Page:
Marvel Entertainment shared a new video featuring the clash between Chris Hemsworth's Thor and Gorr the God Butcher, played by Christian Bale, in the highly anticipated movie, "Thor: Love and Thunder."

In the start of the 30-second clip shared Sunday on YouTube, Thor says "Gods of the universe...I come here to raise an army," adding "Today, we'll fight." The next scene shows Gorr saying, "Woo-hoo! I'm counting on that."

Thor can be seen using his powers while fighting against Gorr. The clip also shows Jane Foster, played by actress Natalie Portman, getting ready for a fight while Dave Bautista (who played Drax the Destroyer) comes out of the water amid an ongoing battle.

As far as Gorr's appearance is concerned, the director of the movie - who is also responsible for lending his voice for Korg's character - revealed that he was worried about Gorr resembling Voldemort from "Harry Potter" franchise.

"His face in the comics, unfortunately, does kind of resemble Voldemort," Taika Waititi said in an interview with IGN. "So I was like 'people are just automatically going to make that connection.'"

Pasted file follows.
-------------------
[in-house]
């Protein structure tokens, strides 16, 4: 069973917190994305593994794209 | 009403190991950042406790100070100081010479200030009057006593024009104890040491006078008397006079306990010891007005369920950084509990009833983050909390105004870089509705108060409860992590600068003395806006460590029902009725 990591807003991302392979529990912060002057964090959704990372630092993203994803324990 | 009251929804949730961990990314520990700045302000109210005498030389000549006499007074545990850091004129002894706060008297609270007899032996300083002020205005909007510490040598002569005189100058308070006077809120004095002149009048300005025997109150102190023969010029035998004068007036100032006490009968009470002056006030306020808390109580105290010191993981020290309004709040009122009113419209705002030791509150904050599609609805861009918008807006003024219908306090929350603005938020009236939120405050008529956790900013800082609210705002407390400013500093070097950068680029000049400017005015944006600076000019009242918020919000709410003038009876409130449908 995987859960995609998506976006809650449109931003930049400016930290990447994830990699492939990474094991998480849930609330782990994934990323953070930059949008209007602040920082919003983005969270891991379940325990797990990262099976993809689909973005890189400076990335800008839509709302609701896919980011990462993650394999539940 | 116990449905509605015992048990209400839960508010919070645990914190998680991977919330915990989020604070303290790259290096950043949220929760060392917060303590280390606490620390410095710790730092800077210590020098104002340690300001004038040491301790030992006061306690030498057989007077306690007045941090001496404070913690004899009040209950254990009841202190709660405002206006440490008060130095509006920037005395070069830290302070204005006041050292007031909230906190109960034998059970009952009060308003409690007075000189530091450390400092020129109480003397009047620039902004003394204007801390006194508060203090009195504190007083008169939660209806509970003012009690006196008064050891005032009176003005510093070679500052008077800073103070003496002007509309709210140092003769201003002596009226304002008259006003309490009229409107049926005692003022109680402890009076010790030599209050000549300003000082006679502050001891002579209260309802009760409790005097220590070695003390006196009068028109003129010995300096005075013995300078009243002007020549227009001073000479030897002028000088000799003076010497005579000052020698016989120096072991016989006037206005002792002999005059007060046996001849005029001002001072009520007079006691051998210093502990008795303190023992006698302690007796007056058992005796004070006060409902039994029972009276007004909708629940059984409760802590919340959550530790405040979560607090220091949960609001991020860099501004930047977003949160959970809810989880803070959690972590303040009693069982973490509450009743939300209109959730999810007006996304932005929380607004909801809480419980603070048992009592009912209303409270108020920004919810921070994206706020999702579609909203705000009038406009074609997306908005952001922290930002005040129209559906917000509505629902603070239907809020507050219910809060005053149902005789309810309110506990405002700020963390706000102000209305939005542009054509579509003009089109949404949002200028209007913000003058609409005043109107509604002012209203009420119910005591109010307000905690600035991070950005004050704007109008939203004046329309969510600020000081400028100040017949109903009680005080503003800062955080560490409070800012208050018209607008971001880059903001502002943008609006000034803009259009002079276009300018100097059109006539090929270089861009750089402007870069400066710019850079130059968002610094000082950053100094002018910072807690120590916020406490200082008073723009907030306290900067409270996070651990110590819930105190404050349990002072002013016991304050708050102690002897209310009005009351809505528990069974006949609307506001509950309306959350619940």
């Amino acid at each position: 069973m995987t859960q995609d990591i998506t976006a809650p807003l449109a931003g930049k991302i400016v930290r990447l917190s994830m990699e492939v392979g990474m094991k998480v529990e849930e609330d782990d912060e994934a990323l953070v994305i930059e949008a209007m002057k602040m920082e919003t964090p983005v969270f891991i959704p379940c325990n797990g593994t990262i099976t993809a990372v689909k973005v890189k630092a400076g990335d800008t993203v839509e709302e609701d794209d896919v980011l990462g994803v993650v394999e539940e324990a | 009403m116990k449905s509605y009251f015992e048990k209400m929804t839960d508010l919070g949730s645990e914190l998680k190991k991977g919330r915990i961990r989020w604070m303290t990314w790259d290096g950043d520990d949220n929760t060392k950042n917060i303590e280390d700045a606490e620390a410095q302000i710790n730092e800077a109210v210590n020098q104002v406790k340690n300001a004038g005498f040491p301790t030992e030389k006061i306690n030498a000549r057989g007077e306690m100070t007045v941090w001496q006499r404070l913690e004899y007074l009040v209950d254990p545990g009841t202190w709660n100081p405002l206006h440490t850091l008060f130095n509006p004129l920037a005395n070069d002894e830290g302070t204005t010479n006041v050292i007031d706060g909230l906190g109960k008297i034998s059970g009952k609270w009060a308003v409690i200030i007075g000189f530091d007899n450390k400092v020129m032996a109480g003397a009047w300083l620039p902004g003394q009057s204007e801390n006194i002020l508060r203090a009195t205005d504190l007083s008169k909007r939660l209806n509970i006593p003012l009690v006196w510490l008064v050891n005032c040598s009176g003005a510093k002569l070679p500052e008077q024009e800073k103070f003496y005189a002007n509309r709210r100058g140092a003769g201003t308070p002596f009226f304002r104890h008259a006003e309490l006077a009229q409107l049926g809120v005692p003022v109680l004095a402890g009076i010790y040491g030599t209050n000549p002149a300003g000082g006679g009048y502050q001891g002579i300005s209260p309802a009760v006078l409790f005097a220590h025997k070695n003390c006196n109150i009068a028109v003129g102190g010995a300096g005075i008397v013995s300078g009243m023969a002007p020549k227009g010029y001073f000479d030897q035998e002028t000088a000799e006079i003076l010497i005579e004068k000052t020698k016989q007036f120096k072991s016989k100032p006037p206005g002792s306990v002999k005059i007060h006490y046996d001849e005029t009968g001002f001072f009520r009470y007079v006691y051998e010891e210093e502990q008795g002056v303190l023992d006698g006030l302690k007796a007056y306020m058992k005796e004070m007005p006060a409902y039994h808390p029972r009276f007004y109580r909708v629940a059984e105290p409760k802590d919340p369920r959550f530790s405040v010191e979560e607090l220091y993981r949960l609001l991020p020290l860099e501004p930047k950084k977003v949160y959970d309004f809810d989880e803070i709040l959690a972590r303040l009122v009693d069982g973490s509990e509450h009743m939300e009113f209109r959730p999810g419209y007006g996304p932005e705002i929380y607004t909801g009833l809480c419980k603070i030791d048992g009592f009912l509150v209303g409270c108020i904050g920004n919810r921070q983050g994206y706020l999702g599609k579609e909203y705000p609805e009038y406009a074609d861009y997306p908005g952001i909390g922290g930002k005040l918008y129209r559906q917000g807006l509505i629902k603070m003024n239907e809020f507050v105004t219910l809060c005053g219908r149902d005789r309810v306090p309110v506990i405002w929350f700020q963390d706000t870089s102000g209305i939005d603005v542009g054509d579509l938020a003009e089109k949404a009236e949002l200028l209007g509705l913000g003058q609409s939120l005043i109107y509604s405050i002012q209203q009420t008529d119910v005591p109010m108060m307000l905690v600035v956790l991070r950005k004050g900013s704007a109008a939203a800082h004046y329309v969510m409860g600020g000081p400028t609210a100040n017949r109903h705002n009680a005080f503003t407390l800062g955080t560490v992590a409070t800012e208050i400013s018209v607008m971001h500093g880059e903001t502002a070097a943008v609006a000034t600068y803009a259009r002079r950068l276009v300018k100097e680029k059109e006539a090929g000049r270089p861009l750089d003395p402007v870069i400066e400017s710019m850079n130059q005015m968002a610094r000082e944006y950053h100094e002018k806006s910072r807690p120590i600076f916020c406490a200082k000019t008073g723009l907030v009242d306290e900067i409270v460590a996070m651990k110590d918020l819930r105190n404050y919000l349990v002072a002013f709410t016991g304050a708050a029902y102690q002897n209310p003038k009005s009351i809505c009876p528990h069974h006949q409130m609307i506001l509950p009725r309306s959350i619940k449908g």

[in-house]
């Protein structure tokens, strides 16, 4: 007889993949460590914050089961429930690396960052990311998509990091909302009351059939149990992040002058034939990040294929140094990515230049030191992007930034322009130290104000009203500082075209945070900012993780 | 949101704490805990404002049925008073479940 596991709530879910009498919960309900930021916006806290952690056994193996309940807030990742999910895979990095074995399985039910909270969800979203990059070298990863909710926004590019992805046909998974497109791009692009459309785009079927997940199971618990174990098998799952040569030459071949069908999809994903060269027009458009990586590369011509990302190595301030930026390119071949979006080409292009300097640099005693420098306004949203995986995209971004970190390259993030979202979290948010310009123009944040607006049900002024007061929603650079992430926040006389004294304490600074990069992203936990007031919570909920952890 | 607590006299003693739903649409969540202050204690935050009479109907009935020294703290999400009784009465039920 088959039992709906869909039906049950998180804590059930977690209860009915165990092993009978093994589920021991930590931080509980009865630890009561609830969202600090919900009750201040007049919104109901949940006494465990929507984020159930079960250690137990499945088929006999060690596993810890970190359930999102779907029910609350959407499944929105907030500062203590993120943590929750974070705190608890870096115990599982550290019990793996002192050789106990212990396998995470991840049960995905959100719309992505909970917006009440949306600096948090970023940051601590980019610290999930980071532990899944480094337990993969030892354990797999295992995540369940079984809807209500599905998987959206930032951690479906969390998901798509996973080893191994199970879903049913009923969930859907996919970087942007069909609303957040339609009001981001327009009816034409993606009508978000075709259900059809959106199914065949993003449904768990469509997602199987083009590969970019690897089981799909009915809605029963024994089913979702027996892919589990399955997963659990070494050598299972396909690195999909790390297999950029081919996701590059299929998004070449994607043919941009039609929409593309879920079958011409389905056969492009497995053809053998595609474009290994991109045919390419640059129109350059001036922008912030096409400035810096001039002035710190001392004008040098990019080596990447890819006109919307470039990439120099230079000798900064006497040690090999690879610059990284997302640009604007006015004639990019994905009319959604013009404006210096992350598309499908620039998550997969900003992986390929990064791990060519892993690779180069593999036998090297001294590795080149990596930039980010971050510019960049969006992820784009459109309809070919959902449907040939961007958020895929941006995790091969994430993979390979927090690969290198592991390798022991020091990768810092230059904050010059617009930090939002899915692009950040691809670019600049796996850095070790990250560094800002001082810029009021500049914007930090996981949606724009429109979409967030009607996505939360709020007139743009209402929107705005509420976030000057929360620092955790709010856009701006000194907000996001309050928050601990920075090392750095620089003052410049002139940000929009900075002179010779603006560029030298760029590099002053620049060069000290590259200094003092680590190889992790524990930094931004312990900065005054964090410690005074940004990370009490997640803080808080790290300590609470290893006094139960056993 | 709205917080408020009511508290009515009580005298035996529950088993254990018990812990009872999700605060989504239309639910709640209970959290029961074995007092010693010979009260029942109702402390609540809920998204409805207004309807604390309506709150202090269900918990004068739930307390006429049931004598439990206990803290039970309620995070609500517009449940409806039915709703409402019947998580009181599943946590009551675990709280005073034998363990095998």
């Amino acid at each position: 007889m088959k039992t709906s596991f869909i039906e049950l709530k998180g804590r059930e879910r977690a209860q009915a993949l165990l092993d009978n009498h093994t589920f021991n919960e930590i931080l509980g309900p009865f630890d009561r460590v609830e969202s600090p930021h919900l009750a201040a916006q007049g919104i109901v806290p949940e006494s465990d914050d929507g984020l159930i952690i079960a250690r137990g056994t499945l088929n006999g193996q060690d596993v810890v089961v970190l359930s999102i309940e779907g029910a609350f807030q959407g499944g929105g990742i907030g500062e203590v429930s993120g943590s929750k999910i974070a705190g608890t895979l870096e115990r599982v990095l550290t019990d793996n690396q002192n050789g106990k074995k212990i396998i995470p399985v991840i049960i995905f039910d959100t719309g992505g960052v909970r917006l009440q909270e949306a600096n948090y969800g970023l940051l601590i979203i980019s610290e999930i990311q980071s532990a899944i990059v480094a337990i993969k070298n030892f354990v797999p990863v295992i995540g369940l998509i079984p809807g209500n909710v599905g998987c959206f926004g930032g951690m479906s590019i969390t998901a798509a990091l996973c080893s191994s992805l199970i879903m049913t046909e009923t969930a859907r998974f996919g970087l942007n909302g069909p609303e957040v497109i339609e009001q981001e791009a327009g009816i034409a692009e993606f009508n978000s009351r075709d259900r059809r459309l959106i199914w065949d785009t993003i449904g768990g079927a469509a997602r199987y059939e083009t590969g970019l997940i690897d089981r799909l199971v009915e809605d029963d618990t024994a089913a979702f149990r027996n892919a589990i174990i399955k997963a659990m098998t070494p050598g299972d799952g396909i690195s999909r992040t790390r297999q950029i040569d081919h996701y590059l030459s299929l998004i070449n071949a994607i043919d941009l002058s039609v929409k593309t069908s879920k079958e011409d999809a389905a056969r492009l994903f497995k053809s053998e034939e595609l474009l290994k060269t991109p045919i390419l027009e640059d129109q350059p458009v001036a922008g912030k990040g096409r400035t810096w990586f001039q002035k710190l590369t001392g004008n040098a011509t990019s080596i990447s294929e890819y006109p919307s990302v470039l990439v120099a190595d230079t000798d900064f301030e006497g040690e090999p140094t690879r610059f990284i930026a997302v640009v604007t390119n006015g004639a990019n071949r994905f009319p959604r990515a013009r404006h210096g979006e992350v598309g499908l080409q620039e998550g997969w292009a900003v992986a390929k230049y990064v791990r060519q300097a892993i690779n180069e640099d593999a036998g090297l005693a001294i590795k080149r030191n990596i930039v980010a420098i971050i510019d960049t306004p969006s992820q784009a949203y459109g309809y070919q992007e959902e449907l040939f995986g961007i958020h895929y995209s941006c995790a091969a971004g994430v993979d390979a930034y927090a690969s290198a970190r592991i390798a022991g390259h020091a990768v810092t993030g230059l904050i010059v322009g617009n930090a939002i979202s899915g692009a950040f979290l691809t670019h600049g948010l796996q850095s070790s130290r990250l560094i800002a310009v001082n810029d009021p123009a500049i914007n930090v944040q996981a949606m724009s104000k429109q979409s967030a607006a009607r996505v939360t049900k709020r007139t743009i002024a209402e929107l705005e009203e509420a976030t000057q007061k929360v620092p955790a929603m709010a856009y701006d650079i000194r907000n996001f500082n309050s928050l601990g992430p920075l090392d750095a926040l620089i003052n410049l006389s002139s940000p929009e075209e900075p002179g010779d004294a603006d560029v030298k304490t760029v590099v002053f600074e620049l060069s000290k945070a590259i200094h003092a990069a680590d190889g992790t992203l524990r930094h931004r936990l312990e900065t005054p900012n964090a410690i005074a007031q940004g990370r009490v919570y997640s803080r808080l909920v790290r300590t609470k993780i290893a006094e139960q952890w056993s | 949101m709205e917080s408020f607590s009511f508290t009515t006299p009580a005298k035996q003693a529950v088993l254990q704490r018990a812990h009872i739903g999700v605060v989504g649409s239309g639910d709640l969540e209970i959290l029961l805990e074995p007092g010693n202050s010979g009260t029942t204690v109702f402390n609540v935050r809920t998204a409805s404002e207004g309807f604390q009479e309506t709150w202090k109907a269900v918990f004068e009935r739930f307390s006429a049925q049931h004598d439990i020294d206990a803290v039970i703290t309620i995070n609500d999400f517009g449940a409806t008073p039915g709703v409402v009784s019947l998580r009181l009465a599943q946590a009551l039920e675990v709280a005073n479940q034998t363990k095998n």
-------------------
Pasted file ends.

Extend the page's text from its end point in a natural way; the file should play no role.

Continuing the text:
"So we decided to depart from that design and sort of keep elements of the tone, and the fact that he had the sword," the director explained. "Really, it was his story that was the most important thing for us."

Bale, on the other hand, shared last month how he and the director wanted to make the Gorr's character dance in the movie but didn’t get to do it.

"Mostly hearing Taika's thoughts on it," Bale said. "There's obviously sort of a Nosferatu slight attitude. Taika and I wanted to do a whole dance, which we didn't get to do, but we had all this sort of Kate Bush stuff that we worked at."

"Thor: Love and Thunder" is slated to release in theaters this Friday.

The flick also stars Tessa Thompson, Luke Hemsworth, Russell Crowe, Jaimie Alexander, Karen Gillan, Chris Pratt, Pom Klementieff, Melissa McCarthy and Sam Neill.

Christian Bale
Christian Bale returns as the caped crusader in Christopher Nolan's "The Dark Knight Rises," out in 2012. REUTERS